Keep in Touch Exercise Three: Caress (Caress Me Down)
Exercise 3: Caress (Caress Me Down)
Trace the inside of your forearm with your index and pointer fingers from your opposite hand. Go slow.
Repeat that same motion on the side of your neck, around your collar bone, down the side of your ribs, across your hip bones. Where do you feel these sensations? In your fingertips? Along your body? Did you give yourself a shiver? What images were conjured in your mind?
Run your whole hand down the side of your arm.
How does the feeling change with so many points of contact moving over the surface of your skin? What about the images in your mind?
Slowly move your fingertips across any part of your body.
Pay special attention to the receptors in your fingertips. What is the texture of the skin below them? What do you notice about the shape of your body, the curves? Is it firm or soft beneath the skin? Can you feel the edges of your skeleton?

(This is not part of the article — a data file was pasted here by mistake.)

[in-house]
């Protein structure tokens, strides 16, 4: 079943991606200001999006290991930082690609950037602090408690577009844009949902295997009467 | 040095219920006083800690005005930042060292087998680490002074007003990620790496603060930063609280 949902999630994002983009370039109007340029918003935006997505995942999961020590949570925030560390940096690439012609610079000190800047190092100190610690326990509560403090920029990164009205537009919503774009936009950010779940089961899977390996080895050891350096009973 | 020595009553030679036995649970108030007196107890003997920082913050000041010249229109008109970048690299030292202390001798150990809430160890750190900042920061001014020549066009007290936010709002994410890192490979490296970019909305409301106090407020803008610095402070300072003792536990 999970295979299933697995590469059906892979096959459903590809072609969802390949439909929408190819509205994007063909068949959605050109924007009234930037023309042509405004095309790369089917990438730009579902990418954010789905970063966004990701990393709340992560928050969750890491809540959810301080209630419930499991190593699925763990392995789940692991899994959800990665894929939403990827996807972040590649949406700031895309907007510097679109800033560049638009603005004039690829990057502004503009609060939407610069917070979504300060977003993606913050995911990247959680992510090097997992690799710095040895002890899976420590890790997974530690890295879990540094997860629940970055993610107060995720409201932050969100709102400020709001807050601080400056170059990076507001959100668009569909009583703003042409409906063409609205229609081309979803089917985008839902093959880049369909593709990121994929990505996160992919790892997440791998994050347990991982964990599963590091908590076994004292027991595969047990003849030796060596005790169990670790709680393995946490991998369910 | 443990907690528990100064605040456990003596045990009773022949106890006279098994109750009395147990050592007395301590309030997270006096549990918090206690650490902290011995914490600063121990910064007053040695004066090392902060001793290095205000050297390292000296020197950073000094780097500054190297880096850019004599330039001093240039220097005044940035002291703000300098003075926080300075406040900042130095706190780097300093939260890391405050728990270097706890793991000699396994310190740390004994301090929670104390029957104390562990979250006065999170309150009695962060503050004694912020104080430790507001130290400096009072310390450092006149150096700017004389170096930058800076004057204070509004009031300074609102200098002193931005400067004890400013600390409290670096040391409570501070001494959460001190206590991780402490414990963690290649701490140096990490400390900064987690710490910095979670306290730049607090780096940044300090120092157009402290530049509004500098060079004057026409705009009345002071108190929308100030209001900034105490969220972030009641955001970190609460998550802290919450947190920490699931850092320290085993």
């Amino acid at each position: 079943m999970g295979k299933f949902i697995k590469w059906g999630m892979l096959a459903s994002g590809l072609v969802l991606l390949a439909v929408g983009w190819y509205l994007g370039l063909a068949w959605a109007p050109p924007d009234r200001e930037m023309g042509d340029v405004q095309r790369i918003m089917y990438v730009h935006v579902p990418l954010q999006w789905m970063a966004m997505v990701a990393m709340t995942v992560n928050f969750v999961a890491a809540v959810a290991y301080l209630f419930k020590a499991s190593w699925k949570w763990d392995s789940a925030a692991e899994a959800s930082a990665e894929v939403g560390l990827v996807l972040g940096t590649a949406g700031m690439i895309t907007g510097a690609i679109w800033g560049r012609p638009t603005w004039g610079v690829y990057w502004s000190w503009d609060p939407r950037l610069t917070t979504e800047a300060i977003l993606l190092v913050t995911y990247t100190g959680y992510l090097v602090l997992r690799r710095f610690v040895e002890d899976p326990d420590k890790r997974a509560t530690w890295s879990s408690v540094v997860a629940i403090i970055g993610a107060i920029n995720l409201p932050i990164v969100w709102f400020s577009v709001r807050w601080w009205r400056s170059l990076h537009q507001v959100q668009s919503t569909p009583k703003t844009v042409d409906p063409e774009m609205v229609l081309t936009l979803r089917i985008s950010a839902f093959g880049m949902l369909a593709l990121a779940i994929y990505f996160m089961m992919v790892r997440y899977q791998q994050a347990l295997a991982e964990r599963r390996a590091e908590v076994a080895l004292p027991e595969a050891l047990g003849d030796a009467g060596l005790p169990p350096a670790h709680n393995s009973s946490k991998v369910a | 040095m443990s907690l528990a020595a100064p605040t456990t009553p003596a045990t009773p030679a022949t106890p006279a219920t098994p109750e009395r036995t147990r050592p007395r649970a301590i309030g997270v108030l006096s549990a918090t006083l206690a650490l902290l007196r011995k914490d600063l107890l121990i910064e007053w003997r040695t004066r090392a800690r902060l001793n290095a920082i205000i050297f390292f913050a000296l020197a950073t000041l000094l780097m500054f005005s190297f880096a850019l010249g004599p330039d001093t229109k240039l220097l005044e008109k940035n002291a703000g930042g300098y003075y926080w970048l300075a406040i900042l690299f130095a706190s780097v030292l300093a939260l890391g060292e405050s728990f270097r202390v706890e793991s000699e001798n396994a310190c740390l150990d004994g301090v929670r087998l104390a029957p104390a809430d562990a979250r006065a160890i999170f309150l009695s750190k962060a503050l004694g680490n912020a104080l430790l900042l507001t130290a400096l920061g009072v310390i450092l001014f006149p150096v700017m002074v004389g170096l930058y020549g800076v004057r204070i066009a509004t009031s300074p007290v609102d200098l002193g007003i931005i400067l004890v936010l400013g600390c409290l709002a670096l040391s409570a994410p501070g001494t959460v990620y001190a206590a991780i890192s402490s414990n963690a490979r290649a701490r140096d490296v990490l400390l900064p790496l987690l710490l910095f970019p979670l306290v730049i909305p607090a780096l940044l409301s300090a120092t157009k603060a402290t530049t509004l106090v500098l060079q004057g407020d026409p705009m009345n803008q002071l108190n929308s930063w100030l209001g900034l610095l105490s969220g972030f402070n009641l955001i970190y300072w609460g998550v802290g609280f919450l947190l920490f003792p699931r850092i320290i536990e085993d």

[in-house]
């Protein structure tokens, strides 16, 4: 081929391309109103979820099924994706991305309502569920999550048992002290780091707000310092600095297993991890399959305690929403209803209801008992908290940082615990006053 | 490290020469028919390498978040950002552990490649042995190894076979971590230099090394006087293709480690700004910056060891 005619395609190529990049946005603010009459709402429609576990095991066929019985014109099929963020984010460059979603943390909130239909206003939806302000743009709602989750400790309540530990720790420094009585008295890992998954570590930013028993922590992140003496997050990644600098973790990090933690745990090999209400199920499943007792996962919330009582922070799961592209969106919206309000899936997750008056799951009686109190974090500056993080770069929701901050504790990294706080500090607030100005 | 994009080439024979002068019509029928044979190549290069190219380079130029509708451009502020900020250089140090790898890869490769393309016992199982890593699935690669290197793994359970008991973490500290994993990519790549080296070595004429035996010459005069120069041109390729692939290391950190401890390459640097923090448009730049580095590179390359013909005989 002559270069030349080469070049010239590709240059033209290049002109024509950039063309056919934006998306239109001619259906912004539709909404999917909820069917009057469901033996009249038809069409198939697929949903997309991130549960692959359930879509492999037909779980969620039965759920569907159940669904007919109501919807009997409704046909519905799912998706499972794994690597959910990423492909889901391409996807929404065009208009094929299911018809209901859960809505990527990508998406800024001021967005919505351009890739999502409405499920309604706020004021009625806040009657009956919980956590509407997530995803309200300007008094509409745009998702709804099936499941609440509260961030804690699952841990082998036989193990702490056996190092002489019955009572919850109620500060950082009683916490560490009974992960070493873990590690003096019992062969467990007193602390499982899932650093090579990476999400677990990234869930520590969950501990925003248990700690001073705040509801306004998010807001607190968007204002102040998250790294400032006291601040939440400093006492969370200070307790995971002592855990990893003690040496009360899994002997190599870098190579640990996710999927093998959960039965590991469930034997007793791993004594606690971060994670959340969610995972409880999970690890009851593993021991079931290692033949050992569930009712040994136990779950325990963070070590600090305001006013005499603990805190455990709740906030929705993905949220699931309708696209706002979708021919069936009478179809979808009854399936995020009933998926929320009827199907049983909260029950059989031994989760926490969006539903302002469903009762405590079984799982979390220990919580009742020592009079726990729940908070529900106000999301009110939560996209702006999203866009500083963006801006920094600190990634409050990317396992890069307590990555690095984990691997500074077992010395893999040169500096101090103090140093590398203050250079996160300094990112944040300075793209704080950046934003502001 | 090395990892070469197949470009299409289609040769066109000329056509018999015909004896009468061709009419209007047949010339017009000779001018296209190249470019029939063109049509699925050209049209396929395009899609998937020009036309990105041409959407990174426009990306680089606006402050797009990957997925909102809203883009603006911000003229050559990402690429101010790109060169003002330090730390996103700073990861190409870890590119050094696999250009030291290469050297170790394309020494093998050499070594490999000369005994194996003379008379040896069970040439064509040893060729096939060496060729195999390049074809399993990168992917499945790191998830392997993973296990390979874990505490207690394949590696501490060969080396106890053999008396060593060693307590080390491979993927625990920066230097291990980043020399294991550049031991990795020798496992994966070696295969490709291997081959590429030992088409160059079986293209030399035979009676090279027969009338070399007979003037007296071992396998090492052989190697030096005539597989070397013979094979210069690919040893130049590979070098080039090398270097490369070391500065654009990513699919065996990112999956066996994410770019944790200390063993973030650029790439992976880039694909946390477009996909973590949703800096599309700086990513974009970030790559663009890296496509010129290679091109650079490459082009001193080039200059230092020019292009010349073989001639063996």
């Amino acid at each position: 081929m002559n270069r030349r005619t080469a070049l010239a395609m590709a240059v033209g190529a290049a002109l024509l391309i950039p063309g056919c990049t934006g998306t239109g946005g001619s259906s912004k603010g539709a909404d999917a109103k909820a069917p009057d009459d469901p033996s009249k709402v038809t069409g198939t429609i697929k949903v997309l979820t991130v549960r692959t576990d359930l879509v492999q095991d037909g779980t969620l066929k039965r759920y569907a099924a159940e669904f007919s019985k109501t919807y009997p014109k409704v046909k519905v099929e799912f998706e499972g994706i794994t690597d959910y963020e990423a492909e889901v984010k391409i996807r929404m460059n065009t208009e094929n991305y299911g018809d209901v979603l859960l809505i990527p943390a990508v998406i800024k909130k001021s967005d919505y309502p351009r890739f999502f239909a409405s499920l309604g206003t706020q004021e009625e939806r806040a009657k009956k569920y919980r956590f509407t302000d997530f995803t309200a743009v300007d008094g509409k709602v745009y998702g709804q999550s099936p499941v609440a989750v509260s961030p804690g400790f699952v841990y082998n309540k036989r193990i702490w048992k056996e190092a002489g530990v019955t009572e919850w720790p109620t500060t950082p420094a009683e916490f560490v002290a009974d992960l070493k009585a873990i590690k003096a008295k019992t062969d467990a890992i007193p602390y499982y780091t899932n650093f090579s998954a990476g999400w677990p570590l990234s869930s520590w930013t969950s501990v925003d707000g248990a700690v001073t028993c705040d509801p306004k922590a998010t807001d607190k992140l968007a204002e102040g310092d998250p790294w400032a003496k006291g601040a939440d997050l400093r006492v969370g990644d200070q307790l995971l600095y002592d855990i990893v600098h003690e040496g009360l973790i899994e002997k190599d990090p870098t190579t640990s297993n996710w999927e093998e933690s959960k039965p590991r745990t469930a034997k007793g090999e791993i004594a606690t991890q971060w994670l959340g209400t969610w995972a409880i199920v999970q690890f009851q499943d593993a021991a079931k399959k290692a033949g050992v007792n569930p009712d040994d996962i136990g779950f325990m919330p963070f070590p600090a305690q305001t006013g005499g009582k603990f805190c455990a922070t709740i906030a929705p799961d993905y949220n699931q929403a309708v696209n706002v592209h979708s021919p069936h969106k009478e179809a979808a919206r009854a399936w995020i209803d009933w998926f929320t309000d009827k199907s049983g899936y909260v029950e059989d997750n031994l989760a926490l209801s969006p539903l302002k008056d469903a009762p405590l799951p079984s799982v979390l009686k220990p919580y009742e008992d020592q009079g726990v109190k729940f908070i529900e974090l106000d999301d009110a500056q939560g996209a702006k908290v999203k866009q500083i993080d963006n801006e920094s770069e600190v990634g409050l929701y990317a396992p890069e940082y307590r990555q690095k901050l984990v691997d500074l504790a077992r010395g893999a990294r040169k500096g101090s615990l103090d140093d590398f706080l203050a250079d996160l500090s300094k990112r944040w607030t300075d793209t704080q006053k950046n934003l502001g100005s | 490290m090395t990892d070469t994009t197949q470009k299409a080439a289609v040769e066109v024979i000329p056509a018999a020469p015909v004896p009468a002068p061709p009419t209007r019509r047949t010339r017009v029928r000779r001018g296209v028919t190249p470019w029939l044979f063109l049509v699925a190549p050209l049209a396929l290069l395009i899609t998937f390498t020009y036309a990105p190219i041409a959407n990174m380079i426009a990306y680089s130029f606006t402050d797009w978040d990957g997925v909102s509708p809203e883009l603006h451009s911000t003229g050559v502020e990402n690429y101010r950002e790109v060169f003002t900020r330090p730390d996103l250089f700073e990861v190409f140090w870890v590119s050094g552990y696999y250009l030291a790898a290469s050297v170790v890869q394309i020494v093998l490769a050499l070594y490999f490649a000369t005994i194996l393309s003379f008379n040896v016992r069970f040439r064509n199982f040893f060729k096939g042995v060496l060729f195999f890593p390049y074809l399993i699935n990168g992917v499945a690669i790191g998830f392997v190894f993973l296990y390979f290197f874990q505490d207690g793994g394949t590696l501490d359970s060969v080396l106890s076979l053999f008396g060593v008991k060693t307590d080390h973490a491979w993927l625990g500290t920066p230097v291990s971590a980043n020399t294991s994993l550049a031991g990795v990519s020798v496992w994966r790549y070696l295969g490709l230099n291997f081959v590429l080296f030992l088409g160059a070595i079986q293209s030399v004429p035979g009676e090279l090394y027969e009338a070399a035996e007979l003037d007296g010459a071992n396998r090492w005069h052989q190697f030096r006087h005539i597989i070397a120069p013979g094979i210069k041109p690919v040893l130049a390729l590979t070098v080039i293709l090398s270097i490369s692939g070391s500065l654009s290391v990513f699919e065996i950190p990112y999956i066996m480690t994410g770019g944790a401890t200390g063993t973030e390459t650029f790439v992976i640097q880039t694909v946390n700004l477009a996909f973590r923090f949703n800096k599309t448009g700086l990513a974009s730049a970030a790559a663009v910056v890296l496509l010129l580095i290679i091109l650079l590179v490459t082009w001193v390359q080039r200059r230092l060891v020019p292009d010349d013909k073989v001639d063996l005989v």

Change locations on your body
Change your pacing. Go fast. Go painfully slow. Repeat the same location fifteen times. How has your skin started to react to the touch? Has it reddened, changed texture, temperature? What about the images in your mind? Where have they wondered?
Take a few moments everyday to caress a part of your body.
Pay attention to the active and passive touch receptors.
How often do we find ourselves caressing our own bodies for comfort, tracing the edges of where we and the outside world meet? It’s that drawn out touch, the languid motion along the skin that can put our receptors on high alert possibly causing goosebumps to appear in the location being touched or elsewhere on the body. A caress is often thought of as an intimate act shared between lovers. A soft movement to convey affection and contact. We live in a society that has very prescribed notions on what are acceptable forms of touch between bodies depending on their interpersonal relationships. If we are so focused on policing our actions, how are we to be fully present in the action itself?